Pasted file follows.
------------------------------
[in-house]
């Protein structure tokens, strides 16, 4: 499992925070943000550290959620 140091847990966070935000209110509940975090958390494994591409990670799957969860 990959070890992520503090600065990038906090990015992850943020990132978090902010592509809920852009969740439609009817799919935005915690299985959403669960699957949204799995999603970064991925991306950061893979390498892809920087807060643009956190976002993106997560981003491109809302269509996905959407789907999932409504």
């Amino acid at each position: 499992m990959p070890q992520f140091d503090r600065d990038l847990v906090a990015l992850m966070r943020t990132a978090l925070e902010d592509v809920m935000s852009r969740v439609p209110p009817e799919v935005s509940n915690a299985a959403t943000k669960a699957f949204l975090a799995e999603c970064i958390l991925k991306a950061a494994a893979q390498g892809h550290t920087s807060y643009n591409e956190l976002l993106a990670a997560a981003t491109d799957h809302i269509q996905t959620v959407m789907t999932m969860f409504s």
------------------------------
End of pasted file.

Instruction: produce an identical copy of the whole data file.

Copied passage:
[in-house]
């Protein structure tokens, strides 16, 4: 499992925070943000550290959620 140091847990966070935000209110509940975090958390494994591409990670799957969860 990959070890992520503090600065990038906090990015992850943020990132978090902010592509809920852009969740439609009817799919935005915690299985959403669960699957949204799995999603970064991925991306950061893979390498892809920087807060643009956190976002993106997560981003491109809302269509996905959407789907999932409504």
């Amino acid at each position: 499992m990959p070890q992520f140091d503090r600065d990038l847990v906090a990015l992850m966070r943020t990132a978090l925070e902010d592509v809920m935000s852009r969740v439609p209110p009817e799919v935005s509940n915690a299985a959403t943000k669960a699957f949204l975090a799995e999603c970064i958390l991925k991306a950061a494994a893979q390498g892809h550290t920087s807060y643009n591409e956190l976002l993106a990670a997560a981003t491109d799957h809302i269509q996905t959620v959407m789907t999932m969860f409504s």